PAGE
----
Alfredo Dally – Can you imagine a world where you have to show your boarding ticket, passport, and a COVID-19 vaccine record in order to travel abroad? Well, as the world begins to reopen to the idea of travel, many are working on systems to address the ongoing COVD-19 pandemic. One proposed new measure is this idea of a “vaccine passport”, which has created a great deal of discourse. The general idea behind a vaccine passport is to find a simple way to document who is vaccinated. This would allow businesses (or even cities, states, or countries) to fully open up to those individuals who have been vaccinated.
Unsurprisingly, as with the rest of COVID-19 related events, this idea has spurred new political controversy when Republican Governors Ron DeSantis of Florida and Greg Abbott of Texas each issued executive orders barring companies receiving state contracts or grant money from requiring vaccine passports. New York, on the other hand, has already implemented a vaccine passport system for businesses and venues to use it. One of the bigger questions is whether the benefits of a vaccine passport outweigh the questionable ethical considerations, such as privacy and civil liberties considerations.
Many are hoping that a vaccine passport will allow for travel to open back up. Many countries around the world are already working on requiring proof of vaccination as a requirement to enter the country or as an alternative to a negative test. This requirement is by no means a new idea, many countries have required proof of vaccines before.
The issue now is the fact that the current administration has taken the position that they will leave any requirement of vaccine passports to businesses alone, while some states have decided to forbid it and others have already planning to implement them. For businesses, this creates the issue of what they are allowed or even required to do.
This is a clear issue for the cruise line industry, which has been severely impacted by the COVID-19 pandemic. Cruise lines are desperate for the government to allow them to set sail again, but the light at the end of the road is not as bright as one might hope. Cruise lines have begun to set sail in certain parts of the world, but with requirements that all passengers be vaccinated. This new requirement is a decision made by several major cruise lines, such as Royal Caribbean, Norwegian, and Carnival. Most of these major cruise lines have created safety plans that revolve around their passengers and crewmembers providing vaccination records in hopes that such plans can help them safely set sail once the federal no sail mandate is lifted.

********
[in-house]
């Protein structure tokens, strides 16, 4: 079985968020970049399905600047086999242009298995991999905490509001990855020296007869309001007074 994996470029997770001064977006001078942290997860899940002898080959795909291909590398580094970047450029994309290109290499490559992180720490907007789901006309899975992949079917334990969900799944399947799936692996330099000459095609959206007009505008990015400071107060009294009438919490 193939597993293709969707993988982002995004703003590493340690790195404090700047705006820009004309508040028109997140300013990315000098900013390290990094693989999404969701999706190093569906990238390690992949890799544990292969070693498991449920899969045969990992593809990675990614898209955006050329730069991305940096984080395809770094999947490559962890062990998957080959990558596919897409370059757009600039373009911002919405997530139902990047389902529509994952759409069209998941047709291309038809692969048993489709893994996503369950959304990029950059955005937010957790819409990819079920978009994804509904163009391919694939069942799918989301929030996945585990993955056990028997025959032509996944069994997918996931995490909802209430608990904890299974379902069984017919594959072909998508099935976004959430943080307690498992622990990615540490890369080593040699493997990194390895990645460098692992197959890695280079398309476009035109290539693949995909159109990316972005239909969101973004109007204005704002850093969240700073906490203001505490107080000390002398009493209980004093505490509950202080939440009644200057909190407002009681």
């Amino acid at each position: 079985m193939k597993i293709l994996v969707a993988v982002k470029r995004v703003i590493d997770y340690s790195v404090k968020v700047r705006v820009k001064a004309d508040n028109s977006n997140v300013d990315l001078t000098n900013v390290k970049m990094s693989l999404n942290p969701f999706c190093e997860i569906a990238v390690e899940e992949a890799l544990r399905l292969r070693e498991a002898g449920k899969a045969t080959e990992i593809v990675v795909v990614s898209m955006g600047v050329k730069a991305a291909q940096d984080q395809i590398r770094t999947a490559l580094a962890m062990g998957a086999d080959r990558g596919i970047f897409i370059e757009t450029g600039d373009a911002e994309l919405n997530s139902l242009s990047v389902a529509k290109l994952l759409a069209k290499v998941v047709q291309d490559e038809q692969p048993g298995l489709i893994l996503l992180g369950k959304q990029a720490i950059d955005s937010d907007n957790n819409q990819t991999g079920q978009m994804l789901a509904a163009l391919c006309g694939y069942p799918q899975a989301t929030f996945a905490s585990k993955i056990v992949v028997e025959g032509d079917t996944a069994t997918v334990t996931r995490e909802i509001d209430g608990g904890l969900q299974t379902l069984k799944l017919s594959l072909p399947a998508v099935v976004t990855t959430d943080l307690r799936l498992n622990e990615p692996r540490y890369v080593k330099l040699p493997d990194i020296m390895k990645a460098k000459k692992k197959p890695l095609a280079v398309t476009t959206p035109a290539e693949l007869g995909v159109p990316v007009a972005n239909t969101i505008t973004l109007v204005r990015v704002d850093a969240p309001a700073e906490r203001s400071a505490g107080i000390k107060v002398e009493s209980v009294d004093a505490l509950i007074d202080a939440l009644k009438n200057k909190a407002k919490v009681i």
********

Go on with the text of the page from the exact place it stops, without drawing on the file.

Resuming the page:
Vaccine passports also provide cruise lines with a method of enticing future passengers to finally set sail again. The main issue with cruising during the pandemic is the fear of transmitting COVID-19. Many cruise lines have an ongoing awareness campaign that will likely heavily influence the cruise lines’ decision to support and require vaccine passports. At the beginning of the pandemic, the Diamond Princess cruise notoriously had 691 cases of the coronavirus onboard which eventually led to a 14-day holding period for its passengers. The CDC has also deemed cruise ships to be a very high risk of transmitting COVID-19 due to its closed quarters. Research has also shown that cruisers and non-cruisers alike are less likely to go on a cruise trip during the pandemic until a proven vaccine is readily available. Providing a mechanism for passengers to feel safe by requiring vaccination proof is a simple way to diminish the worries of future passengers and entice more to purchase a cruise vacation earlier rather than later.
Cruise ships are not the only ones on board with the vaccine passport. Airlines around the world have begun implementing a vaccine passport in response to the current or future requirements set forth by different countries. As the world begins to reopen, new rules and procedures will be set in place to prevent the further spread of the COVID-19, and airlines, along with cruise ships and various other industries, will continue to adapt and comply with the varying requirements.
But with DeSantis’ new executive order, the cruise lines are now back to square one with their plans. The requirements of the mandate contradicts some of the plans of other states or countries and raise the question of how a business as big and international as the cruise industry must or should handle it. The cruise ship industry generates billions of dollars by operating from Florida alone. Although the federal no sail mandate is still in effect, how will Governor DeSantis’s executive order further impact the cruise industry’s ability to return to sailing? Will the cruise industry’s importance to the Florida economy affect the future decisions regarding a vaccine passport or will they decide to begin sailing from elsewhere? The complexity of the situation means there are no right answers unless clearer and more unified rules are set in place. This will take a united effort between the varying states and various countries, but it will be at the benefit of safety and a return to some normalcy.